Every business is at risk from problems caused by diseases, infections and allergies.
For example, there may be an outbreak of a disease among the general public which could make it hard for the business to continue.
You should consider:
- Do you have contact details for your staff so you can contact them and let them know if you expect them to come into work?
- Could you cope if many of your employees were too unwell to attend work?
These issues could be covered in a business continuity plan. See business continuity and crisis management.
Make sure you consider the possible risks of diseases, infections and allergies when conducting your health and safety risk assessment. See health and safety risk assessment.
Specific industry risks for infections
Certain types of business do work which includes specific risks of infection. For example:
- People involved in providing healthcare may come into contact with body fluids or other clinical waste. They need to be aware of clients who may be immuno-suppressed and need special care to protect them from infection.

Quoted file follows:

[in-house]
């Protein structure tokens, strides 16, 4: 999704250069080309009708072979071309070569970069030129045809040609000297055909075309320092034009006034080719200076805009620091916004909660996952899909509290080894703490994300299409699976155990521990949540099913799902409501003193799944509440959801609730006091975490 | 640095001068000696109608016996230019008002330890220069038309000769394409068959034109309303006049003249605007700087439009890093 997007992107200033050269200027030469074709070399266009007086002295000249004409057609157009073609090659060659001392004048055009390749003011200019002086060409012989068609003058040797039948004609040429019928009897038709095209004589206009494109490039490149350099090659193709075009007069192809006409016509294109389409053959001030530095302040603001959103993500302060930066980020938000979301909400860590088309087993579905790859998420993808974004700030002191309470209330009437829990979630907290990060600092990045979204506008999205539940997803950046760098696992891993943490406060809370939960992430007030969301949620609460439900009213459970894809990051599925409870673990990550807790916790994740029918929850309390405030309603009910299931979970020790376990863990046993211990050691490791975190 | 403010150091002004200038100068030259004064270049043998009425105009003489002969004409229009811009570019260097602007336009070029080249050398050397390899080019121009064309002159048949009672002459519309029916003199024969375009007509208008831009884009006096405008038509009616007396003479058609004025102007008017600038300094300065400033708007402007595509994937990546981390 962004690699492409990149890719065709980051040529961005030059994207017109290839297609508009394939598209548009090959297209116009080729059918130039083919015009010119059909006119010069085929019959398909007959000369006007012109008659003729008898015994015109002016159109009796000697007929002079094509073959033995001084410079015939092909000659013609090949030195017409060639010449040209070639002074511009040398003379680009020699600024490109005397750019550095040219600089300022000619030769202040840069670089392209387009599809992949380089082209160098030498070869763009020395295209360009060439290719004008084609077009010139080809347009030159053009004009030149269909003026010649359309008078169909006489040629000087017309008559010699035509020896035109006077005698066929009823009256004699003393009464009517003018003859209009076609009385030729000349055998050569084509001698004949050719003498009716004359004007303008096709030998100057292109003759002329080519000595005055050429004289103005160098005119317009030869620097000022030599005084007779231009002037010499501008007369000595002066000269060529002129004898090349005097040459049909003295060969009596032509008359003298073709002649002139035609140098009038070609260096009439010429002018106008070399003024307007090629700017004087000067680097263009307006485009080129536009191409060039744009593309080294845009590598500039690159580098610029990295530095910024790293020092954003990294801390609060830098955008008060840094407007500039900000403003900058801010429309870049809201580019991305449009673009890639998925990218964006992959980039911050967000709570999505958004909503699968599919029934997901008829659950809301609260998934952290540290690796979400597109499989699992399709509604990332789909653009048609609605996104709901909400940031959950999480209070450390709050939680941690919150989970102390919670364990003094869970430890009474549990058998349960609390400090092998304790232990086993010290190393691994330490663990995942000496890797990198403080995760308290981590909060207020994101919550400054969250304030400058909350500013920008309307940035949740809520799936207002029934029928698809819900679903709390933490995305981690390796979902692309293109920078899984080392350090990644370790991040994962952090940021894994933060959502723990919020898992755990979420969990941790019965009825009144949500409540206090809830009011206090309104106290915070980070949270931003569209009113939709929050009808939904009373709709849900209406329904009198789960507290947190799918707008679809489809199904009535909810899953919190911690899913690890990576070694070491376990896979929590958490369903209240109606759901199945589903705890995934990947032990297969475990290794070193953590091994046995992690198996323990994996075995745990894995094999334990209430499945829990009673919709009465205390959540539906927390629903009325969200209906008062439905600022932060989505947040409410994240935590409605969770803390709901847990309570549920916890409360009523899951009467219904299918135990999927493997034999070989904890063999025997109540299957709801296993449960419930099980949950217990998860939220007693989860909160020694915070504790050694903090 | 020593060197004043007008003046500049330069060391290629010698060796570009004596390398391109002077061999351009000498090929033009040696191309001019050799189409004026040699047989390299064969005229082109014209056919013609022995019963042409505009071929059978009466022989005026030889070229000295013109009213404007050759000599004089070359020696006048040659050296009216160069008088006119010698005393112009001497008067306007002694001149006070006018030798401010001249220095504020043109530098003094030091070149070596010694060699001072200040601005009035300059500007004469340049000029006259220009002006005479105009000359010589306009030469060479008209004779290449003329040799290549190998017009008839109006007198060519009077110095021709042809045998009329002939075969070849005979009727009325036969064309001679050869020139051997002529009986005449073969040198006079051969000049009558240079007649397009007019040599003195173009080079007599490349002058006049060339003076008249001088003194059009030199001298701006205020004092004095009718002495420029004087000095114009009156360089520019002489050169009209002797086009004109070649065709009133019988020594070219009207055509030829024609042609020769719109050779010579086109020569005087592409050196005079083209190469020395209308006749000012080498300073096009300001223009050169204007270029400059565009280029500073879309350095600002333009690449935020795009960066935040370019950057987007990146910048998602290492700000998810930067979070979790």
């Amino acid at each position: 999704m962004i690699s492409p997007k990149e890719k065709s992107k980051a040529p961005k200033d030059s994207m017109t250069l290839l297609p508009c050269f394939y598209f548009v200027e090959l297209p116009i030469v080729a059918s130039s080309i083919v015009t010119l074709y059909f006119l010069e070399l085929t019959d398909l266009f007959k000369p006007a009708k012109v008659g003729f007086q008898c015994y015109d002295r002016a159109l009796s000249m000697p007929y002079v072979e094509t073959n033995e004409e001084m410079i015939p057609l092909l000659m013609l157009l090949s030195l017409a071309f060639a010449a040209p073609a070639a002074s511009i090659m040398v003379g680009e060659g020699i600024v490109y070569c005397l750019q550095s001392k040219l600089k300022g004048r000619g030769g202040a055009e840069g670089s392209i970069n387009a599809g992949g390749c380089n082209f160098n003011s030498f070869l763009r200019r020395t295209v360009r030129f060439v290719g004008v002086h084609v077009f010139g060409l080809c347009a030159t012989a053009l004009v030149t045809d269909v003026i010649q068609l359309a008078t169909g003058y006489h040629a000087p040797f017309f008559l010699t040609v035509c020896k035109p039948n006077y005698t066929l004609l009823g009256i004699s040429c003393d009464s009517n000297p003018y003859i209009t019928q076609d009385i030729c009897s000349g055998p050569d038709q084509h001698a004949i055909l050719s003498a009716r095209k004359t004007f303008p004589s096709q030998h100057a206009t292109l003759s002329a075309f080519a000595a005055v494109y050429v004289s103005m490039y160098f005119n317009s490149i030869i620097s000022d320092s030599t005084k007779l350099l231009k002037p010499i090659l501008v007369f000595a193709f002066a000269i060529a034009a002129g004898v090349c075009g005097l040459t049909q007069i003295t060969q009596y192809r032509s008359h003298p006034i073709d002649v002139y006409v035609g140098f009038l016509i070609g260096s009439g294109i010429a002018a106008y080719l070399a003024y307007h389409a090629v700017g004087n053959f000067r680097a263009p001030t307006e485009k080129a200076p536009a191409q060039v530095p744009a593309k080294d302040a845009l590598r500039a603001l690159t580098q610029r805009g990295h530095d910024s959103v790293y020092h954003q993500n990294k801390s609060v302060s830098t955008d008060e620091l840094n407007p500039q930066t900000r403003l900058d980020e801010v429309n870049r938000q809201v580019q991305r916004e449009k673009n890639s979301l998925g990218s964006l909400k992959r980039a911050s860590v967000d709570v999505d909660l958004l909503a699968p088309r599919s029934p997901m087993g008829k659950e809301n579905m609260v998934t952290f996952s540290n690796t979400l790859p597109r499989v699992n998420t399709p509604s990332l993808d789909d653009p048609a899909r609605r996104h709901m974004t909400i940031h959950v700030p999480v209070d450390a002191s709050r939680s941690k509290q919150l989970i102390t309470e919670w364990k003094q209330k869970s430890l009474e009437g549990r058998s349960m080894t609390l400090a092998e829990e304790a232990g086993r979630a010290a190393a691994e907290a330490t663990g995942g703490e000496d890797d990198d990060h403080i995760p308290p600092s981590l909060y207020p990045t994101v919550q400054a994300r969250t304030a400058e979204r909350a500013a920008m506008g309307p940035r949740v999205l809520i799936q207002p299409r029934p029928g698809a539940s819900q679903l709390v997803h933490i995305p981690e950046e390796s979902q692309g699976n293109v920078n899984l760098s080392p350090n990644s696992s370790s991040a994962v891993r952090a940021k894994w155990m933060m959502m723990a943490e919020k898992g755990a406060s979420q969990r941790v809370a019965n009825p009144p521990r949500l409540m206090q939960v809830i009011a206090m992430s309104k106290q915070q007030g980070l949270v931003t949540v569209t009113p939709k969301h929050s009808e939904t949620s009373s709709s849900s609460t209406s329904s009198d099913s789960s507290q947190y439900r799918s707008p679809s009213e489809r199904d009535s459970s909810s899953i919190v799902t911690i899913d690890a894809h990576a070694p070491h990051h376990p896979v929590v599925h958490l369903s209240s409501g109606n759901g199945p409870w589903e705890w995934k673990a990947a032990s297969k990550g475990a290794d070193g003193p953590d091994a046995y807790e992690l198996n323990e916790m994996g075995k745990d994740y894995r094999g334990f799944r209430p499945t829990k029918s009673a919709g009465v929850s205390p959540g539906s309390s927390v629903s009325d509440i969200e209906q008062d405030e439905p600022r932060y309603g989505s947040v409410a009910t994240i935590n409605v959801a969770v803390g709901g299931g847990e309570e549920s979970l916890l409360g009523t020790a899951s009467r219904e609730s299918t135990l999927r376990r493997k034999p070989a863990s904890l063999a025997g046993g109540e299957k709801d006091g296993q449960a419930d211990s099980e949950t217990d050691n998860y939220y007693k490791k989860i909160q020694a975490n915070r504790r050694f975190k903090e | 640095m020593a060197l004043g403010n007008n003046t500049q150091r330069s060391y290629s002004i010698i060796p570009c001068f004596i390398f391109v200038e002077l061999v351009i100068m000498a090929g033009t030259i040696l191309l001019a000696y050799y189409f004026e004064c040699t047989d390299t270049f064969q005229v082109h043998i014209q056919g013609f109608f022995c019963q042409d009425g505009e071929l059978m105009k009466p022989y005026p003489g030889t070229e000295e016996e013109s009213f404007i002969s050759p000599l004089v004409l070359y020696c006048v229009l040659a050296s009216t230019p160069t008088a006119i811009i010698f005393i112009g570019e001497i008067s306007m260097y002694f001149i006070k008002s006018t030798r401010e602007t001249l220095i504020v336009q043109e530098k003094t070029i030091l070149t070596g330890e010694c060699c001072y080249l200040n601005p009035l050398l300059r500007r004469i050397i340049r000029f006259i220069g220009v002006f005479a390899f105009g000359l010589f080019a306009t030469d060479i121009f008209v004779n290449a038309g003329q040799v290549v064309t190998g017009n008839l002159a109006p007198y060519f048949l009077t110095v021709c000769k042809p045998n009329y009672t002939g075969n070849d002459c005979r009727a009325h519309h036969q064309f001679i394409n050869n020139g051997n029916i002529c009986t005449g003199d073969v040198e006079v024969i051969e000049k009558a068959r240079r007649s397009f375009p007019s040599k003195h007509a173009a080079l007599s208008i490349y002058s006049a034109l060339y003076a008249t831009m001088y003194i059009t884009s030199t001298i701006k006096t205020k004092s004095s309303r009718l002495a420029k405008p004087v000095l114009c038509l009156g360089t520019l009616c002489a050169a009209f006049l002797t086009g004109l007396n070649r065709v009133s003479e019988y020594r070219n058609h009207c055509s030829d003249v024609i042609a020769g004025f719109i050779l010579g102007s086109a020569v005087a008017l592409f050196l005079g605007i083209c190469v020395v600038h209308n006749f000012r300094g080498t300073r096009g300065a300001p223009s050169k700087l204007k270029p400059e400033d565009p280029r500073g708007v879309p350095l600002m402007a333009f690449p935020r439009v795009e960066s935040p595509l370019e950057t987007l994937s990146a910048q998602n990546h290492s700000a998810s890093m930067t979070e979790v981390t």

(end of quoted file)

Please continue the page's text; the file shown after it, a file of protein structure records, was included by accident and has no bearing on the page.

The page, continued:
- People whose work involves cleaning or processing sewage (including plumbers) may need to clean up waste or other materials which could be carrying infectious materials.
- Beauticians, tattooists or body piercers will be exposed to small amounts of blood.
- Trades that work with animals can be at risk from diseases transmitted by animals. For example, farms and vets.
Materials that can cause allergies
Asthma and allergies in the workplace may also be a problem. You may need to take particular care if you deal with:
- chemicals, such as fume from solder or some car spray paints
- animal hair
- flour dust
Food business risk
If your business deals with food, you must take precautions against food-borne infections and ensure your customers are aware of any allergy risks. Contaminated food could lead to halted production, recalled products and a damaged reputation.